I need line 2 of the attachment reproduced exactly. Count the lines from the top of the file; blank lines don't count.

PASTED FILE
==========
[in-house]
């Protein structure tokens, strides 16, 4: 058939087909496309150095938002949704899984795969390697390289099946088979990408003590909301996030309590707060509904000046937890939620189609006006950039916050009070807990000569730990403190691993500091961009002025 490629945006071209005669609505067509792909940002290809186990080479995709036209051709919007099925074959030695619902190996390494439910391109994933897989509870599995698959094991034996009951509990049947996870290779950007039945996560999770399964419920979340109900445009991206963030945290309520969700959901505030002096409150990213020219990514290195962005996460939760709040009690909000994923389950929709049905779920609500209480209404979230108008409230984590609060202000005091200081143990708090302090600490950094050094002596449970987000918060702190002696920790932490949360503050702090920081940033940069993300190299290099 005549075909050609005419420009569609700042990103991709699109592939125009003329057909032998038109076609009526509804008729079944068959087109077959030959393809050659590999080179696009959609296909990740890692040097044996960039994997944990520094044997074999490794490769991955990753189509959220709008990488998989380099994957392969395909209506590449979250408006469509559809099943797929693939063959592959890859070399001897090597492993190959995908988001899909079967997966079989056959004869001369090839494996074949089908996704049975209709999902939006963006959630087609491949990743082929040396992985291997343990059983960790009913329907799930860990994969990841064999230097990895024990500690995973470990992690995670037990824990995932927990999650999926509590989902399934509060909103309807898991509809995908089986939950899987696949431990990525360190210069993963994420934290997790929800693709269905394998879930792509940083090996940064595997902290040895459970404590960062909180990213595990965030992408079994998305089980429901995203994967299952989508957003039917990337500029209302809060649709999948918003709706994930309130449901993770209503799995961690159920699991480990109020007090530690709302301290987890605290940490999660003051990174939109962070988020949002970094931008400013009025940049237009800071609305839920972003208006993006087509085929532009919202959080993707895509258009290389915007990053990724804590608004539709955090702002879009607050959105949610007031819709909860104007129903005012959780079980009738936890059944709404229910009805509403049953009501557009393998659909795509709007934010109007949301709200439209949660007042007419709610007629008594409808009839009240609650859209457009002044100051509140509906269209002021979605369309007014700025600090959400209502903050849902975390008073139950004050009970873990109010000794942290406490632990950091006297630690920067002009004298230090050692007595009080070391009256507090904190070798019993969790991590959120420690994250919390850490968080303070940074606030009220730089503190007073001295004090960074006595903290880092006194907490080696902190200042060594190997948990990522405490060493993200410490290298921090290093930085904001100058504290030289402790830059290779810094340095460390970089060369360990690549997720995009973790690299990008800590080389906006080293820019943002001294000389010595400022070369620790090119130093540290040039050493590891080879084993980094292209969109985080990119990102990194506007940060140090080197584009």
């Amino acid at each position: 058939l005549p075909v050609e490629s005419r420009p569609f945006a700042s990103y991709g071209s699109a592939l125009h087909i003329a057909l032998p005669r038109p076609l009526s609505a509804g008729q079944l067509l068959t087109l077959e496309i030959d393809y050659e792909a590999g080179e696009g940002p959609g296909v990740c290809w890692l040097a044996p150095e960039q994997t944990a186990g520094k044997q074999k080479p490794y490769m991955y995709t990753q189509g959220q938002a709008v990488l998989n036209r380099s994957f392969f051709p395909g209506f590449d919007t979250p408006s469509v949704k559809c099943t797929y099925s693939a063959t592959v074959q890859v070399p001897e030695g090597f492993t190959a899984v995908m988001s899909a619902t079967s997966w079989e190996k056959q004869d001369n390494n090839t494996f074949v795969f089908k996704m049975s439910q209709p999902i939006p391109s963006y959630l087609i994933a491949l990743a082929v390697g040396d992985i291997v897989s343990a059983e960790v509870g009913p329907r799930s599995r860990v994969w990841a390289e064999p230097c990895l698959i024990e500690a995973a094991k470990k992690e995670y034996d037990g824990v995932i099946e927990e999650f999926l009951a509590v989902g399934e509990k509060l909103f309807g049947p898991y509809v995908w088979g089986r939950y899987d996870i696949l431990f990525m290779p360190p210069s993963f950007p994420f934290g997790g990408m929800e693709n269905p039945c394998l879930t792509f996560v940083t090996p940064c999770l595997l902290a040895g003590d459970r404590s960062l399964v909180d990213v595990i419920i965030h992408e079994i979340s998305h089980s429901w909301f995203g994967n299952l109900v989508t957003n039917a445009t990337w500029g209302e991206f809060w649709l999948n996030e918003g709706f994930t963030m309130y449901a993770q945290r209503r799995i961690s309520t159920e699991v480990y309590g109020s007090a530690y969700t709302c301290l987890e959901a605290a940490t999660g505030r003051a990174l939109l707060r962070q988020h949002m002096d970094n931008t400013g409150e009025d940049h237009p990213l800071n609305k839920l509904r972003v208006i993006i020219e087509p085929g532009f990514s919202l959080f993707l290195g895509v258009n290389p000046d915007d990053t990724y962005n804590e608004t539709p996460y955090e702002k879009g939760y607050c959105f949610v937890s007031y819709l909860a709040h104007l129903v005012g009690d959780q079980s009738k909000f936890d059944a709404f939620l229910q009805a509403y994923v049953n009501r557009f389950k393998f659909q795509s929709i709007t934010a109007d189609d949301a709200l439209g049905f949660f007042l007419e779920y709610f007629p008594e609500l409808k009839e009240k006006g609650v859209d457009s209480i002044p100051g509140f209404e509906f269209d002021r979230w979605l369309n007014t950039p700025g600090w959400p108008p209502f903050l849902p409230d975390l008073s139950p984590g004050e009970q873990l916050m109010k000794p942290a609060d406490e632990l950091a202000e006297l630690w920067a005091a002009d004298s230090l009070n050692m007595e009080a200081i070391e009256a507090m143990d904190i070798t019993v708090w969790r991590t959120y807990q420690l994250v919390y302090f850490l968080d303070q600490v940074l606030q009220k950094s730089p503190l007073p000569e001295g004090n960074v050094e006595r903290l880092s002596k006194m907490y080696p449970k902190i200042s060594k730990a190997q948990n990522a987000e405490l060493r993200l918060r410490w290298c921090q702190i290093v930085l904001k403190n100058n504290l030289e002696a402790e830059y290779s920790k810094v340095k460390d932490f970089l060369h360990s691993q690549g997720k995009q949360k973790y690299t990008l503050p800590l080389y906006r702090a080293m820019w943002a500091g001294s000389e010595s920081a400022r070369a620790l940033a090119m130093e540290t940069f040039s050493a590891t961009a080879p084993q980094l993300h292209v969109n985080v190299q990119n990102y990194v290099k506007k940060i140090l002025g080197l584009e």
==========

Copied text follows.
């Protein structure tokens, strides 16, 4: 058939087909496309150095938002949704899984795969390697390289099946088979990408003590909301996030309590707060509904000046937890939620189609006006950039916050009070807990000569730990403190691993500091961009002025 490629945006071209005669609505067509792909940002290809186990080479995709036209051709919007099925074959030695619902190996390494439910391109994933897989509870599995698959094991034996009951509990049947996870290779950007039945996560999770399964419920979340109900445009991206963030945290309520969700959901505030002096409150990213020219990514290195962005996460939760709040009690909000994923389950929709049905779920609500209480209404979230108008409230984590609060202000005091200081143990708090302090600490950094050094002596449970987000918060702190002696920790932490949360503050702090920081940033940069993300190299290099 005549075909050609005419420009569609700042990103991709699109592939125009003329057909032998038109076609009526509804008729079944068959087109077959030959393809050659590999080179696009959609296909990740890692040097044996960039994997944990520094044997074999490794490769991955990753189509959220709008990488998989380099994957392969395909209506590449979250408006469509559809099943797929693939063959592959890859070399001897090597492993190959995908988001899909079967997966079989056959004869001369090839494996074949089908996704049975209709999902939006963006959630087609491949990743082929040396992985291997343990059983960790009913329907799930860990994969990841064999230097990895024990500690995973470990992690995670037990824990995932927990999650999926509590989902399934509060909103309807898991509809995908089986939950899987696949431990990525360190210069993963994420934290997790929800693709269905394998879930792509940083090996940064595997902290040895459970404590960062909180990213595990965030992408079994998305089980429901995203994967299952989508957003039917990337500029209302809060649709999948918003709706994930309130449901993770209503799995961690159920699991480990109020007090530690709302301290987890605290940490999660003051990174939109962070988020949002970094931008400013009025940049237009800071609305839920972003208006993006087509085929532009919202959080993707895509258009290389915007990053990724804590608004539709955090702002879009607050959105949610007031819709909860104007129903005012959780079980009738936890059944709404229910009805509403049953009501557009393998659909795509709007934010109007949301709200439209949660007042007419709610007629008594409808009839009240609650859209457009002044100051509140509906269209002021979605369309007014700025600090959400209502903050849902975390008073139950004050009970873990109010000794942290406490632990950091006297630690920067002009004298230090050692007595009080070391009256507090904190070798019993969790991590959120420690994250919390850490968080303070940074606030009220730089503190007073001295004090960074006595903290880092006194907490080696902190200042060594190997948990990522405490060493993200410490290298921090290093930085904001100058504290030289402790830059290779810094340095460390970089060369360990690549997720995009973790690299990008800590080389906006080293820019943002001294000389010595400022070369620790090119130093540290040039050493590891080879084993980094292209969109985080990119990102990194506007940060140090080197584009």